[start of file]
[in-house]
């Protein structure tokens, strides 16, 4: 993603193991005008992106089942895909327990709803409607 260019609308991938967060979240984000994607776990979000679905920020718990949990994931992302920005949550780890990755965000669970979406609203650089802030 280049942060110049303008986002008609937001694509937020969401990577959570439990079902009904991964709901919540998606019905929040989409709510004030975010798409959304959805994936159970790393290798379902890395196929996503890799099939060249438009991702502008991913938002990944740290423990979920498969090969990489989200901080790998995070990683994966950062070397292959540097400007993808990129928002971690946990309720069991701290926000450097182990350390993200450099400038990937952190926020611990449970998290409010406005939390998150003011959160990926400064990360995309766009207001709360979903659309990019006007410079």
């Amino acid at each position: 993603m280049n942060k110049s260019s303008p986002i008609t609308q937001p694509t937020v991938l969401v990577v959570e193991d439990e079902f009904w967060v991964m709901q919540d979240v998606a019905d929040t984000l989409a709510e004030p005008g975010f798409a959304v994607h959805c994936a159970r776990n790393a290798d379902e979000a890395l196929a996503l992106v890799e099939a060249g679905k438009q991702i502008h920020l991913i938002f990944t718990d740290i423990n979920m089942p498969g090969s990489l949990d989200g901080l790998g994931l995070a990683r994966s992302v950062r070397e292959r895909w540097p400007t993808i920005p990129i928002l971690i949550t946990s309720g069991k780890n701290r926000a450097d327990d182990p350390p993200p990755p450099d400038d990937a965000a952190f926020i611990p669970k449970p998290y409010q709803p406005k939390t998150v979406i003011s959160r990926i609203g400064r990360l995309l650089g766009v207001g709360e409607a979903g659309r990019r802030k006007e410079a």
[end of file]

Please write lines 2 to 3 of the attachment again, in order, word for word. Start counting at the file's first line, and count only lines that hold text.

């Protein structure tokens, strides 16, 4: 993603193991005008992106089942895909327990709803409607 260019609308991938967060979240984000994607776990979000679905920020718990949990994931992302920005949550780890990755965000669970979406609203650089802030 280049942060110049303008986002008609937001694509937020969401990577959570439990079902009904991964709901919540998606019905929040989409709510004030975010798409959304959805994936159970790393290798379902890395196929996503890799099939060249438009991702502008991913938002990944740290423990979920498969090969990489989200901080790998995070990683994966950062070397292959540097400007993808990129928002971690946990309720069991701290926000450097182990350390993200450099400038990937952190926020611990449970998290409010406005939390998150003011959160990926400064990360995309766009207001709360979903659309990019006007410079």
């Amino acid at each position: 993603m280049n942060k110049s260019s303008p986002i008609t609308q937001p694509t937020v991938l969401v990577v959570e193991d439990e079902f009904w967060v991964m709901q919540d979240v998606a019905d929040t984000l989409a709510e004030p005008g975010f798409a959304v994607h959805c994936a159970r776990n790393a290798d379902e979000a890395l196929a996503l992106v890799e099939a060249g679905k438009q991702i502008h920020l991913i938002f990944t718990d740290i423990n979920m089942p498969g090969s990489l949990d989200g901080l790998g994931l995070a990683r994966s992302v950062r070397e292959r895909w540097p400007t993808i920005p990129i928002l971690i949550t946990s309720g069991k780890n701290r926000a450097d327990d182990p350390p993200p990755p450099d400038d990937a965000a952190f926020i611990p669970k449970p998290y409010q709803p406005k939390t998150v979406i003011s959160r990926i609203g400064r990360l995309l650089g766009v207001g709360e409607a979903g659309r990019r802030k006007e410079a």